Like many other Jews, she is happy for the twofer holiday because it gives her the chance to celebrate Thanksgiving and Hanukkah with her grandchildren who live in St. Louis.
"We've never had Hanukkah with them because we're always together on Thanksgiving," she said.
Recipes for this convergence of holidays abound on the Internet, especially Pinterest, and include challah stuffing, sweet potato tzimmes pie, mashed potatoes with horseradish and chives and pumpkin-flavored challah, latkes and kugel. An easy Thanksgiving recipe for chocolate peanut
butter acorns unexpectedly doubles as dessert dreidels.
When this once-in-many-lifetimes event is over, some of the recipes invented for it might stick around.
It's easy to imagine apple-cranberry sauce on future Thanksgiving buffets and sweet potato latkes frying up with the traditional version for Hanukkahs to come.
And what could be so bad about that?
Sweet Potato Latkes
Makes about 16 3-inch latkes; serves 6-8 as a side dish.
1 pound sweet potatoes, peeled
1/2 cup all-purpose flour (or matzo meal)
2 teaspoons sugar
2 teaspoons brown sugar
1 teaspoon baking powder
1/4 teaspoon cayenne powder
1/2 teaspoon cumin
Salt and pepper to taste
2 large eggs, beaten
Oil for frying
Grate the sweet potatoes coarsely.
In a separate bowl, mix the flour, sugar, brown sugar, baking, powder, cayenne pepper, cumin and salt and pepper. Add the dry ingredients to make a stiff batter. Add the sweet potatoes and the eggs and mix. The batter should be moist but not runny.
Heat 1/4 inch of oil in a frying pan until it is barely smoking. Drop the batter by tablespoonsful and flatten. Fry over medium-high heat several minutes on each side until golden. Drain on paper towels and serve.
-- Courtesy of Susan Stein
1 bag (12 ounces) fresh cranberries
1 cup sugar
Cornstarch for thickening
1 jar (18 ounces) natural applesauce, chunky or smooth
Cook the cranberries with sugar in a cup of water according to the directions on the package until the berries burst. Thicken with cornstarch and continue to boil until the cranberries are similar in consistency to the applesauce. Mix the two. Chill and serve.
Note: You can add cinnamon and a little Concord grape wine, if desired.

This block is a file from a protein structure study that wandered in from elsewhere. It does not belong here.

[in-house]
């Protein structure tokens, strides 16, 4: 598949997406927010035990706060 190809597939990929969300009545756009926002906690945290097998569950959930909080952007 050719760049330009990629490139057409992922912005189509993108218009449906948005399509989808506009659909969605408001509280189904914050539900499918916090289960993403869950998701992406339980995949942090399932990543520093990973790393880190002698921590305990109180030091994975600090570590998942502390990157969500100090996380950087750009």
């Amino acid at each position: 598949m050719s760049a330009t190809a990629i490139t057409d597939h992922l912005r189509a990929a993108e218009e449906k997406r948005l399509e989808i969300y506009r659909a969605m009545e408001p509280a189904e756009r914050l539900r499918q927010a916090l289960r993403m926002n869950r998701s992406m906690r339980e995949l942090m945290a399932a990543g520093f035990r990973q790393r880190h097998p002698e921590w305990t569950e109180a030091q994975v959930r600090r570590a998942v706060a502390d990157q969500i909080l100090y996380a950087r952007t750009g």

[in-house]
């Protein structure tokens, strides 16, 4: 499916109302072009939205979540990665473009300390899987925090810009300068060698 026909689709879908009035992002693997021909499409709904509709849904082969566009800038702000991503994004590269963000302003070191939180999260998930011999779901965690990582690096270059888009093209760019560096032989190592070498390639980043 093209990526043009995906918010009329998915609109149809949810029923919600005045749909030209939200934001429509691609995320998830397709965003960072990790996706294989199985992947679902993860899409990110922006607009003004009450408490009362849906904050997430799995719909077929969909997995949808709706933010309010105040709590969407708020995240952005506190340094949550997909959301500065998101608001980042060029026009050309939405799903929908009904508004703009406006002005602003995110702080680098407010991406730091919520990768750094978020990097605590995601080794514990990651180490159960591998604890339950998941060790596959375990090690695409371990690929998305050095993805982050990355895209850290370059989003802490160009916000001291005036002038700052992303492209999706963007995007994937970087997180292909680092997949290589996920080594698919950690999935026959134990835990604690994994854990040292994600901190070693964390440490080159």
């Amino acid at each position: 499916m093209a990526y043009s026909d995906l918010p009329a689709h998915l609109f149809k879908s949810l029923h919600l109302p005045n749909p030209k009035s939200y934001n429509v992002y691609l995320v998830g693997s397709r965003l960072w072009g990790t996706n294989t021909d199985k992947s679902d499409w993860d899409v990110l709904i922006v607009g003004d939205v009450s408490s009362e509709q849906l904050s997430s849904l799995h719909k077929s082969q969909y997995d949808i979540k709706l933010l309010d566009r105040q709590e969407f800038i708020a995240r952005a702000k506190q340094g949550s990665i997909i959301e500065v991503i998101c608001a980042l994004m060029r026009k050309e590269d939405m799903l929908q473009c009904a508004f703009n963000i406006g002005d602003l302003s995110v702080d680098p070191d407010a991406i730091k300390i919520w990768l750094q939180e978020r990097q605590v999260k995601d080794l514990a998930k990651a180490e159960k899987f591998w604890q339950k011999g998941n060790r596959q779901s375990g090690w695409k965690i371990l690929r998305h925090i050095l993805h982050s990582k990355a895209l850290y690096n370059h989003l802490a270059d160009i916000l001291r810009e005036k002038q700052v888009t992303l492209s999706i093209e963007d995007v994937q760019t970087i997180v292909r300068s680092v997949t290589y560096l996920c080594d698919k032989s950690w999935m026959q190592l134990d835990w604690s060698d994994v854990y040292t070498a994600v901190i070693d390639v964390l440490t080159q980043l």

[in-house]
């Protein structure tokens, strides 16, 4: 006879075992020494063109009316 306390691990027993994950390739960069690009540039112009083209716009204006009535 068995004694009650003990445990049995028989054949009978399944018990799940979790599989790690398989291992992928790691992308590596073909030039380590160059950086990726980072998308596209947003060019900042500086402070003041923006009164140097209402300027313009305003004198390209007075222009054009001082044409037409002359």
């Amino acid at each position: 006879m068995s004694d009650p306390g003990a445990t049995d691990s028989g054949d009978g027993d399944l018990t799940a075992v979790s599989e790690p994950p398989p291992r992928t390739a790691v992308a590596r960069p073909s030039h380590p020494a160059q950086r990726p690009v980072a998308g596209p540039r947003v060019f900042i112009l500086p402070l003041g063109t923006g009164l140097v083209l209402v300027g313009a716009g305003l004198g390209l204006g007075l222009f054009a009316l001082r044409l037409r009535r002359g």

-- Courtesy of Susan Stein
Roasted Garlic & Rosemary Pumpkin Hummus
1-2 cloves roasted garlic
2 tablespoons olive oil
2 tablespoons water
1 can chickpeas, drained and rinsed
2/3 cup pumpkin puree
1 tablespoon maple syrup or honey
1/2 teaspoon finely minced fresh rosemary (more to taste)
Salt to taste
To get the taste of roasted garlic, simmer the peeled cloves in a small saucepan with olive oil for 15-20 minutes over low-medium heat. The garlic gets the roasted flavor, and you get some bonus garlic-infused olive oil.
Puree all ingredients except rosemary in a blender or food processor until smooth. Add more oil or water as needed. Stir in the rosemary (I found the blender didn't like the tough rosemary pieces in there, so I just stirred it in at the end).
Serve with warm naan, apple slices, crackers, carrots, wheat toast, roasted vegetables, pita bread, etc.
-- From pinchofyum.com
Peanut Butter Fudge Dreidels (Acorns)
Makes 48 acorns.
24 dark chocolate Kisses
24 milk chocolate Kisses
1/2 cup peanut butter chips
24 semisweet chocolate chips
24 peanut butter chips
48 Nutter Butter Bites
Unwrap the Kisses and arrange all the ingredients on a piece of parchment paper or directly on the countertop.
Melt 1/4 cup peanut butter chips in the microwave oven for about 20-30 seconds. Stir the chips and microwave them for 10-30 more seconds -- don't overcook.
Set the bowl of melted peanut butter chips in a larger bowl of very hot to boiling water so the chips stay melted.
Assemble the acorns: Put a small dab of melted peanut butter chips on one side of a Nutter Butter Bite (these are mini-cookies about the size of quarter). Immediately "glue" a Kiss to the Nutter Butter Bite. Set aside, and continue gluing the rest of the Kisses. After a minute or two, they will harden enough to add the acorn tops.
Add the acorn tops: Put a tiny dab of melted peanut butter on the other side of the cookie, and top with a chocolate or peanut butter chip. Set aside to harden.
-- From Food.com